We spend a lot of time here at PLOS ECR discussing the trials and triumphs of being an early career researcher. One could argue that Dr. Shirley Tilghman has made that discussion her life’s work.
For those that follow me on Twitter or know me personally, it is no secret that I am a huge Shirley Tilghman fangirl. She’s done incredible science over the course of her career, including being part of the team that cloned the first mammalian gene. She was the first female president of Princeton University, and the first biologist to be president as well. I was fortunate to attend Princeton while she was president, and always felt she was a warm, genuine leader with the students’ best interest at heart.
This week my graduate institution, Weill Cornell, hosted Tilghman as the keynote speaker for the Tri-Institutional Career Symposium with our neighbors Rockefeller University and Memorial Sloan Kettering. She spoke about the changes needed to overcome the challenges that today’s young scientists face, and thoughtfully engaged with the audience afterward. The ideas and resources she shared were just too fascinating to languish in my notebook—so here’s a quick summary for our ECR community.
A quick note that much of her talk was specific to trainees in the United States, however, many of the resources she mentioned are worth exploring no matter where you are based.
The Problem: A Bulging Pipeline
Back in 2014, Tilghman was part of a group of scientists which laid out what is broken in modern academic science in a widely shared article in PNAS titled, “Rescuing US biomedical research from its systemic flaws.” Widely shared may be the understatement of the year; the Altmetrics for this article are kind of insane. The article spurred many responses and the development of a number of resources, which Tilghman shared in her talk. Rescuing Biomedical Research, an organization formed by Tilghman and her co-authors, curates the most up-to-date articles and research on this topic. I highly recommend browsing the site for getting a complete picture of the work being done in this area. She also mentioned The Future of Research, an organization started by two postdocs to provide resources to young scientists.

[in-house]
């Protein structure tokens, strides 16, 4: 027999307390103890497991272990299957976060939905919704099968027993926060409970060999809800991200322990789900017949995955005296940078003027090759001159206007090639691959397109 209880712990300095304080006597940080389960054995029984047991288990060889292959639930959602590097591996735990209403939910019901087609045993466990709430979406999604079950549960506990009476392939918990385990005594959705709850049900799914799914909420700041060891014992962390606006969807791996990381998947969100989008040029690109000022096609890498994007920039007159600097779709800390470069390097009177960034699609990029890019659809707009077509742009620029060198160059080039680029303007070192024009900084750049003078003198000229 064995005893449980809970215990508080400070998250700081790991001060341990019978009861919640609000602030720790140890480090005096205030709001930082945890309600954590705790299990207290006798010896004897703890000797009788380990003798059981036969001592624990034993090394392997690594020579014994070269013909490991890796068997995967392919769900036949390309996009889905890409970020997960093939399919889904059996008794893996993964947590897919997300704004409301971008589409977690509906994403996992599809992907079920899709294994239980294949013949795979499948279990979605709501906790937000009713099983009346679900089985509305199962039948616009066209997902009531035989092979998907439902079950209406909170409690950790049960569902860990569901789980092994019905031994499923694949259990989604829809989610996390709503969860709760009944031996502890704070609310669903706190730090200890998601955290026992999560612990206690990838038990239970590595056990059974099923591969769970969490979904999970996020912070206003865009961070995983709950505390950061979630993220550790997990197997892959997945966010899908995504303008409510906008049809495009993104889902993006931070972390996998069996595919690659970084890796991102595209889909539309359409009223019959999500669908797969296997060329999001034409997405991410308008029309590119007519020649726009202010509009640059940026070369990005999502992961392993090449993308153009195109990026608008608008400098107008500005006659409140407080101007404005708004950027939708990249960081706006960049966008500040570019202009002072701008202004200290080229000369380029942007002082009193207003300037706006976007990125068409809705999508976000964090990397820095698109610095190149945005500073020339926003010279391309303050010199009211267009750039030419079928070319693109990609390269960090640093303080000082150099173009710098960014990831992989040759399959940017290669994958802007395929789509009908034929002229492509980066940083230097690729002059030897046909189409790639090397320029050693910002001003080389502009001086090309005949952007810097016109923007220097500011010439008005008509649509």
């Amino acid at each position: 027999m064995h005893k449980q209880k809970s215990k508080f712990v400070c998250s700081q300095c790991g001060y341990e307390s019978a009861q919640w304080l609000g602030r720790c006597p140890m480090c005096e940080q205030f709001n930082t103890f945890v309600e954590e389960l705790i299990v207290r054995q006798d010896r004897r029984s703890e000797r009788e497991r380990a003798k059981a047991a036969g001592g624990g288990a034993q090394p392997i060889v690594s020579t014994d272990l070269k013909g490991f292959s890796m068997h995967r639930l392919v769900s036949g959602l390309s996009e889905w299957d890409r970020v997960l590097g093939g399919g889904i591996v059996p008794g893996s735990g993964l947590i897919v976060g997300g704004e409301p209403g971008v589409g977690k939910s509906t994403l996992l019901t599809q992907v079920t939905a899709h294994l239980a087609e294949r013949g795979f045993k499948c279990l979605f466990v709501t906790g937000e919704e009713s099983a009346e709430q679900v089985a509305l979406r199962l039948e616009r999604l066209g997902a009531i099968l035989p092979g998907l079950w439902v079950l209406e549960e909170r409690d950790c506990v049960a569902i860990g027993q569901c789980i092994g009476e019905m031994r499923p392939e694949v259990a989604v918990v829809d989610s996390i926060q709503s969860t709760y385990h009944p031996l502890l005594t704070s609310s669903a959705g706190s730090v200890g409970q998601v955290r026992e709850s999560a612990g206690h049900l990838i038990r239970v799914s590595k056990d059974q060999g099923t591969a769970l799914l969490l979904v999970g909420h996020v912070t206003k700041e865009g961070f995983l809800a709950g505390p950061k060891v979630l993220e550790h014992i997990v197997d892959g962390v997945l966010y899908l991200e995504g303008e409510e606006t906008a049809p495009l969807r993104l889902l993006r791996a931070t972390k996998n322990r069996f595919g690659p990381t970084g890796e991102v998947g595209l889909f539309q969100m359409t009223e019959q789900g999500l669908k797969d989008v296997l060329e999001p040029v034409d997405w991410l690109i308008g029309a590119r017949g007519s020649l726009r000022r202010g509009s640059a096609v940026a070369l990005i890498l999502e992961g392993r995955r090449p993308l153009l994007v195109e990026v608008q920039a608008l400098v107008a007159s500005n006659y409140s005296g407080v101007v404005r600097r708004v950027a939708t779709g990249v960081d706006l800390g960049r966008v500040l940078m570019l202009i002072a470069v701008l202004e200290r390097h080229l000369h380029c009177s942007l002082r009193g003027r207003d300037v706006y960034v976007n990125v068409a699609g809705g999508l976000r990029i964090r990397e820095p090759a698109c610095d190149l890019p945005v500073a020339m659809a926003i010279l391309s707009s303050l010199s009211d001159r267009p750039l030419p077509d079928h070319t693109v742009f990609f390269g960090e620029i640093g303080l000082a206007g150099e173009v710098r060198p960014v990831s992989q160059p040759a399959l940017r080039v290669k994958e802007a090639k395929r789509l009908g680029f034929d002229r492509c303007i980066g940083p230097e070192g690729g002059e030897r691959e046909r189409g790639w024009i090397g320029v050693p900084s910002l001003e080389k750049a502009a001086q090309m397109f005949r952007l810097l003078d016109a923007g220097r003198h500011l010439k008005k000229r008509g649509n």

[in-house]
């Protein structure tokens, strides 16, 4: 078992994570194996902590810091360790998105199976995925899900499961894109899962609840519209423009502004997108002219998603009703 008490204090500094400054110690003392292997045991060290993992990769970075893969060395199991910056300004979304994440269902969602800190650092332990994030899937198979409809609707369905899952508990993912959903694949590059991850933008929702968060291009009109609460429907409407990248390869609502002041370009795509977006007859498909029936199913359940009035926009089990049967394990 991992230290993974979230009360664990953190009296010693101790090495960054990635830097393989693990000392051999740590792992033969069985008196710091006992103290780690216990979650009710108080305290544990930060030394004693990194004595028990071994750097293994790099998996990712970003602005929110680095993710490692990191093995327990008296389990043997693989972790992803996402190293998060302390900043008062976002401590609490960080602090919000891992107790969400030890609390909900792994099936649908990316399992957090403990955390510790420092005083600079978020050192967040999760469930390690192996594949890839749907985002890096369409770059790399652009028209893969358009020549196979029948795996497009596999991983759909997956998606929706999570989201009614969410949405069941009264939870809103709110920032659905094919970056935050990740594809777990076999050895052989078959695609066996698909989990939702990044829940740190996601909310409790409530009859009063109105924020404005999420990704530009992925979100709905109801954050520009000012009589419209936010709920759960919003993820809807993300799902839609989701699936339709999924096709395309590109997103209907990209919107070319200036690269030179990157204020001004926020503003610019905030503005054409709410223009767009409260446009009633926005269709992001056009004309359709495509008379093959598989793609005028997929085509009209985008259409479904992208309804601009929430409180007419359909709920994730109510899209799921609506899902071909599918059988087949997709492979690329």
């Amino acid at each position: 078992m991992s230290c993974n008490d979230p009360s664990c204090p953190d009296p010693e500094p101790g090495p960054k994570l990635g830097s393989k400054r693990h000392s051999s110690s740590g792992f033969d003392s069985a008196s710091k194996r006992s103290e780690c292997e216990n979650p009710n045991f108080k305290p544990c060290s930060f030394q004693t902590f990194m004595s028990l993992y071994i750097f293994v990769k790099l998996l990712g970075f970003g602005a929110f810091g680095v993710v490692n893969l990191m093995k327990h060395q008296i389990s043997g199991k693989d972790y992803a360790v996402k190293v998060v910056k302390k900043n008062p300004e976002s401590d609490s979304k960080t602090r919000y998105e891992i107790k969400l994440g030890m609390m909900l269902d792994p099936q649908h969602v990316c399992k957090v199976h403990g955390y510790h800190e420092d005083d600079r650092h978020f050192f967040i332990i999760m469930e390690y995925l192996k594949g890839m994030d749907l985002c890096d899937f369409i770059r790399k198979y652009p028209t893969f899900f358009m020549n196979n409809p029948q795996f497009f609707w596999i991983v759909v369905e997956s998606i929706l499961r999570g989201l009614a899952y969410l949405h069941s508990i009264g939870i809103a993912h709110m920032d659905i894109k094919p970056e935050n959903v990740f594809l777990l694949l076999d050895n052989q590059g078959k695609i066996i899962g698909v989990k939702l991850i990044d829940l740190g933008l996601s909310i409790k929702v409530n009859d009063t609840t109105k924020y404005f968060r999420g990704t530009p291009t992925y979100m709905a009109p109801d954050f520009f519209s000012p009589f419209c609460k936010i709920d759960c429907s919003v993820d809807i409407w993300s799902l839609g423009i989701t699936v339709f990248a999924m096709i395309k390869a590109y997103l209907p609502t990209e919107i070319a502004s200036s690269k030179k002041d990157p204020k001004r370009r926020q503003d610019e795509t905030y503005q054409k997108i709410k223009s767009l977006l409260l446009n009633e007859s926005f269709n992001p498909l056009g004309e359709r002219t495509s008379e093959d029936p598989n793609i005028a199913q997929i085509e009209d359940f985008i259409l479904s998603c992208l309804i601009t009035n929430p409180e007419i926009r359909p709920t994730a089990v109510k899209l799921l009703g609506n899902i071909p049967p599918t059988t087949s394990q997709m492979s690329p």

The quick version of the problem is something ECRs learn the hard way; due in part to the stagnation of the NIH budget in the United States, there just aren’t enough tenure-track faculty positions available for the number of PhD trainees. Tilghman used the metaphor of a well-functioning pipeline during her training, and a pipeline with a bulge for ours.
Proposed Solution: A shift from linear pipeline to a network
Tilghman outlined four key changes institutions can take that she feels would help ECRs navigate training:
Undergraduate and graduate programs need to be transparent with their students about the job market in academia, providing accurate career outcomes. To this end, she shared information about the Coalition for Next Generation Life Science, which facilitates data collection from universities to meet that goal. My own institution is part of the Coalition, but I had never heard of it or browsed the data. Check if yours is on the list—it’s all free and public.